Physio-Control, BeneChill to co-market portable hypothermia system

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Physio-Control, a manufacturer of external defibrillation and monitoring technology, and BeneChill, makers of portable therapeutic cooling systems, have entered into a strategic partnership to launch the RhinoChill IntraNasal cooling system in Europe.

RhinoChill is a noninvasive, portable system for transnasally cooling the head and lowering the body's core temperature immediately following cardiac arrest, stroke or traumatic brain injury.

Initially, the partnership will focus on bringing the RhinoChill system to market in the U.K., Germany, Austria, Switzerland, Belgium, Netherlands and Luxemburg during the first quarter of 2011. Additionally, as part of this strategic alliance, the two companies will work jointly to develop other applications for the San Diego-based BeneChill and work toward making the RhinoChill system available in the U.S.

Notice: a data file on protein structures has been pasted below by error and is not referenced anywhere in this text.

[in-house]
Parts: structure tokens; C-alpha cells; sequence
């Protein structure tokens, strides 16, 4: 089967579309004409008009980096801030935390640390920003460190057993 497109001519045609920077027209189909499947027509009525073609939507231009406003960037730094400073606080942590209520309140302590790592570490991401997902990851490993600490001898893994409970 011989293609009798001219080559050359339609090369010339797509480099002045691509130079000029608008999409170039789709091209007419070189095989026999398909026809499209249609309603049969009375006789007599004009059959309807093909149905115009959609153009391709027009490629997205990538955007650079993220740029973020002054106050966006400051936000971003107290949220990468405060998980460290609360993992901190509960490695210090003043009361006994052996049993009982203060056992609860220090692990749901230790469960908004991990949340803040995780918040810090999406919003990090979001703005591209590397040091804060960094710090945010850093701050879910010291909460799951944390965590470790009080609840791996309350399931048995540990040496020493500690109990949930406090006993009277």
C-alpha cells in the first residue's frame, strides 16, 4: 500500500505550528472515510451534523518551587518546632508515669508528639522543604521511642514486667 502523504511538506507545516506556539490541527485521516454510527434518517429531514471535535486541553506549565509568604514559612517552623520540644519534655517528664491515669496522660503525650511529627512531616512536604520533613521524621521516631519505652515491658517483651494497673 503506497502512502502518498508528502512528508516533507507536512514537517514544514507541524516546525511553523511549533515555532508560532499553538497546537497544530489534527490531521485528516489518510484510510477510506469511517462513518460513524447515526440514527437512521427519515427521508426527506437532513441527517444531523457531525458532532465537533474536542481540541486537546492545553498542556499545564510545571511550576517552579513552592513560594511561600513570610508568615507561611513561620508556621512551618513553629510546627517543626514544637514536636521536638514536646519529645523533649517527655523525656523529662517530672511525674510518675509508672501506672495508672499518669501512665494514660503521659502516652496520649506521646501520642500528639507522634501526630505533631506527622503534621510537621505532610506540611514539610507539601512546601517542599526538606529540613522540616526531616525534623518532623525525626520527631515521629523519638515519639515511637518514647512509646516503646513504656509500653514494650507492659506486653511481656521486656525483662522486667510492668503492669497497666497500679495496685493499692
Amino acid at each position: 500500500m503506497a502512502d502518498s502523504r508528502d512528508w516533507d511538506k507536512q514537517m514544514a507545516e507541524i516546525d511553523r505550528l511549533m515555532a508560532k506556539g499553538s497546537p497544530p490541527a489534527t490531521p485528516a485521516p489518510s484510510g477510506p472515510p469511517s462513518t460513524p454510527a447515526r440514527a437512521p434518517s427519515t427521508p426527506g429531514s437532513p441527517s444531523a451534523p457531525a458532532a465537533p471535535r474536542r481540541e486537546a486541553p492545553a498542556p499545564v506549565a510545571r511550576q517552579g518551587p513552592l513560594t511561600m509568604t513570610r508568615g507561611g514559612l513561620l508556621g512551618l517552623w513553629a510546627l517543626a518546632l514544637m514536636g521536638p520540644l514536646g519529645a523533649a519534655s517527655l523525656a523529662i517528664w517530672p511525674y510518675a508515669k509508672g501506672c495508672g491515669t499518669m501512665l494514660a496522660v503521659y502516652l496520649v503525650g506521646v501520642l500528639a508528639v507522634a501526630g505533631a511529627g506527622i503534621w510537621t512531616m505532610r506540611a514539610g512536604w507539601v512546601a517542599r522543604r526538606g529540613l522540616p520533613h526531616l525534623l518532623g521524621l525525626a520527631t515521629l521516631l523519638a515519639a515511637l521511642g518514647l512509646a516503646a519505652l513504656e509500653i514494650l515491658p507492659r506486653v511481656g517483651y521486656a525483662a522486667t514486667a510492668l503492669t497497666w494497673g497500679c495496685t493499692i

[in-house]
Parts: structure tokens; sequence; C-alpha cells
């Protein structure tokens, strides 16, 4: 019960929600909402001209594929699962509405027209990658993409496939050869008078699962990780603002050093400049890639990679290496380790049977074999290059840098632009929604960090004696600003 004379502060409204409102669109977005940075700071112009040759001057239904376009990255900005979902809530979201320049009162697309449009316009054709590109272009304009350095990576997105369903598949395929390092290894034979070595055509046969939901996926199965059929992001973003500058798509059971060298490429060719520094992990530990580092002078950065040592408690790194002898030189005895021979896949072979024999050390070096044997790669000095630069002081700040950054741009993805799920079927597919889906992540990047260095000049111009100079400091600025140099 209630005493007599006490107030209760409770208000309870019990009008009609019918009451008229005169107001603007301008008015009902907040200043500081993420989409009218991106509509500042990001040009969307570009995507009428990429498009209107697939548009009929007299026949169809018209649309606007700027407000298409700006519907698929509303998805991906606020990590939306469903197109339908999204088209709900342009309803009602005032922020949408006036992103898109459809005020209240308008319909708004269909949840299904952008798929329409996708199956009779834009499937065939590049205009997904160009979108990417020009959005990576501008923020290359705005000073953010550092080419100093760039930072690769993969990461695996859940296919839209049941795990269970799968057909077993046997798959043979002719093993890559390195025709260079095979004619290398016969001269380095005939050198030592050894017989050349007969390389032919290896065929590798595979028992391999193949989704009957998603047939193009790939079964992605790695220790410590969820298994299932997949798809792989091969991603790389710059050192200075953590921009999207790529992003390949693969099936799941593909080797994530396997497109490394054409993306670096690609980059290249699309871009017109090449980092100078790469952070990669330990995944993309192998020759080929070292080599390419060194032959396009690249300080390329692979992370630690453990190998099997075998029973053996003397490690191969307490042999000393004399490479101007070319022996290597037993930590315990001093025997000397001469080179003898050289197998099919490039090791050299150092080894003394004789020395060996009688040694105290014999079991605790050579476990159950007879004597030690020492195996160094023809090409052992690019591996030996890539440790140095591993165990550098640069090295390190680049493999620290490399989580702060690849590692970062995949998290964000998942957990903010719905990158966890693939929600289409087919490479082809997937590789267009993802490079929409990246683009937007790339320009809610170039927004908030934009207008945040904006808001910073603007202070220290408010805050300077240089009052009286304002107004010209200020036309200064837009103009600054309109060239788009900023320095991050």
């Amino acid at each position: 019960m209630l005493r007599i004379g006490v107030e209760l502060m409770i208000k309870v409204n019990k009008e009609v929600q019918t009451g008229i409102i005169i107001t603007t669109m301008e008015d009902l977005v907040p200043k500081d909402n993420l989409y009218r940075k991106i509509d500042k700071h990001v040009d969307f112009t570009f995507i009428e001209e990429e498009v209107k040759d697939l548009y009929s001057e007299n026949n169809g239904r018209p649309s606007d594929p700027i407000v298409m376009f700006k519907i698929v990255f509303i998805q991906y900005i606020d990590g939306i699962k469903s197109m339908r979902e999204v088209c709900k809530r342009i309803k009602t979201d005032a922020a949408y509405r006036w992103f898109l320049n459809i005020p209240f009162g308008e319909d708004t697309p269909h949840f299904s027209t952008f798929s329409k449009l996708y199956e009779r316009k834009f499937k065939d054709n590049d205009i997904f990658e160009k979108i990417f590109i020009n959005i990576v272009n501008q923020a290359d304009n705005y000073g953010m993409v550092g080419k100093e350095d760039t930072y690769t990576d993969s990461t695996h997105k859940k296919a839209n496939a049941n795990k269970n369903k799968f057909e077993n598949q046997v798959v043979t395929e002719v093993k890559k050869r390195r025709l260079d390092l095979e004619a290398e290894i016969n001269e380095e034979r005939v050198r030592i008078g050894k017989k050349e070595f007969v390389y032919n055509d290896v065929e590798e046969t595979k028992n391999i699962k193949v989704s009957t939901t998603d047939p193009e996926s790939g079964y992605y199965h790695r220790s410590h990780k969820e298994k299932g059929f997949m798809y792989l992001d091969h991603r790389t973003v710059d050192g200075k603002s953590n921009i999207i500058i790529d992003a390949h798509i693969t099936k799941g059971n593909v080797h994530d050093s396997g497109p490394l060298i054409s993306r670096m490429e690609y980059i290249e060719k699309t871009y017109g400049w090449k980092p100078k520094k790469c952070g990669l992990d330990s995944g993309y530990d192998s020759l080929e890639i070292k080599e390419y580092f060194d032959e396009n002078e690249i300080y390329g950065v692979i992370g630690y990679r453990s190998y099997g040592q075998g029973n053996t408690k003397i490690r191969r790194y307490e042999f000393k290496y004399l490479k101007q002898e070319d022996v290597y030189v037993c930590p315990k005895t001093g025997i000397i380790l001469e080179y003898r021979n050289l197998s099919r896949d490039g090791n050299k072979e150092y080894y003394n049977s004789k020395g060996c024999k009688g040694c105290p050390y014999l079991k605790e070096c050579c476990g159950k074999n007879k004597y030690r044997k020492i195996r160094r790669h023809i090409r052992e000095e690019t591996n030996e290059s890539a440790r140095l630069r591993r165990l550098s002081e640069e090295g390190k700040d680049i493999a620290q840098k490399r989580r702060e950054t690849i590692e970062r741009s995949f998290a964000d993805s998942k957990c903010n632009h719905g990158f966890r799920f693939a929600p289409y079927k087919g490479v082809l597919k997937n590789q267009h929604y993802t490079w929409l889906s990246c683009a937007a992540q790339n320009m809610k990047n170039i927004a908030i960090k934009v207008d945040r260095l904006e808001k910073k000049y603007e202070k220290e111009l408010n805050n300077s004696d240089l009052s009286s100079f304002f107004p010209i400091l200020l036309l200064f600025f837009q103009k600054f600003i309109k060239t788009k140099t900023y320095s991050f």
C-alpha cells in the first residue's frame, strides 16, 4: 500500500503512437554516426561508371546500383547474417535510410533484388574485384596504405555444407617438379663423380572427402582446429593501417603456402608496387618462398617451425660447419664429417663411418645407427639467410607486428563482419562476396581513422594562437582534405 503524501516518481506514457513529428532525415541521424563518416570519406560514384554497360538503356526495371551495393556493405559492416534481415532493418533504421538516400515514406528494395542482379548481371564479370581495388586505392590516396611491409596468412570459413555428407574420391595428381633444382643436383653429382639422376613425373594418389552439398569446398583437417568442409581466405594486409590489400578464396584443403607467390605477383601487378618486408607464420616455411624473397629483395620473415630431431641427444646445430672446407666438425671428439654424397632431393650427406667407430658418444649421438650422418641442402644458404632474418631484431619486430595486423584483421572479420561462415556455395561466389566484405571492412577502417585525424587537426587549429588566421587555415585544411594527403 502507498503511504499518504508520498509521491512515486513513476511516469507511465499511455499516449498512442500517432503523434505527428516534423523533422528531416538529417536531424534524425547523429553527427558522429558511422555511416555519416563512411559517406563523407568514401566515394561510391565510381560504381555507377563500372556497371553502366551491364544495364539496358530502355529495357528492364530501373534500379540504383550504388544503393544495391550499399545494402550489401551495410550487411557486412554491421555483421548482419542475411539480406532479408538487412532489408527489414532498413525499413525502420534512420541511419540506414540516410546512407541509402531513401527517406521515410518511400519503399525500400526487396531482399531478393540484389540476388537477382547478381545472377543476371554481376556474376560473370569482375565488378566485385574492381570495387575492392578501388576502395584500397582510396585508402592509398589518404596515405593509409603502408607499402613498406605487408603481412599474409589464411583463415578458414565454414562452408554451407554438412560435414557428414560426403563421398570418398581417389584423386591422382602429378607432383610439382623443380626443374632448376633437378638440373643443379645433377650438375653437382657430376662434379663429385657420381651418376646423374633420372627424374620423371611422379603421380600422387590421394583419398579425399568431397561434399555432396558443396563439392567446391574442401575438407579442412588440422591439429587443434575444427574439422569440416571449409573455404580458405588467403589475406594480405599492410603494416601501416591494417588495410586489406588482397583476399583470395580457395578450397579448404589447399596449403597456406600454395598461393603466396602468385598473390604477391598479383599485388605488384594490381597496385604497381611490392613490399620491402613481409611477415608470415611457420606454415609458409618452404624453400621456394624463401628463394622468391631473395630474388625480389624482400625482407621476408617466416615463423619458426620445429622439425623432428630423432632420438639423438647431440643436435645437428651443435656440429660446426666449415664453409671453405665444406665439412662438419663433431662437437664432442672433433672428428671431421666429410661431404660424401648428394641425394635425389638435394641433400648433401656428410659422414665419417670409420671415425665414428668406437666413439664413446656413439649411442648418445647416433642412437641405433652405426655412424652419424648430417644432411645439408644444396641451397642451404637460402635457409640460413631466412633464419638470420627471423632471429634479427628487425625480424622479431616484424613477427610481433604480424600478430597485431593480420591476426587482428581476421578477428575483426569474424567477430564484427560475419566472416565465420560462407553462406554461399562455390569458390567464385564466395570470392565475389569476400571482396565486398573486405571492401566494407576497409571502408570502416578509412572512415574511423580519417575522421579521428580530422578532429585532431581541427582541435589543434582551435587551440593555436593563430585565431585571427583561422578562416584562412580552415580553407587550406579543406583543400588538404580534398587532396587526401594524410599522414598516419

Therapeutic hypothermia is gaining increasing acceptance following cardiac arrest in both the prehospital and hospital environments.

A recently published study had shown that when administered by EMS personnel as soon as they reached a cardiac arrest victim and continued during transport to hospital, the RhinoChill system effectively reduced body temperature by the time the victim arrived at the hospital. Survival without loss of brain function was significantly improved in patients where resuscitation procedures and subsequent cooling were initiated within 10 minutes of cardiac arrest, compared with patients who were not cooled in the prehospital setting.

The updated 2010 American Heart Association (AHA) and European Resuscitation Council (ERC) guidelines for resuscitation and CPR both confirm the importance of therapeutic hypothermia following cardiac arrest. The guidelines advise that the earlier cooling is started during cardiac arrest, the better the outcomes.

The AHA guidelines classify therapeutic hypothermia as a Class I recommendation, advising the treatment/procedure should be performed by clinicians. Both sets of guidelines recommend that cardiac arrest patients are only taken to centers which provide therapeutic cooling. The ERC guidelines refer to transnasal evaporative cooling as a method to induce cooling in the prehospital setting.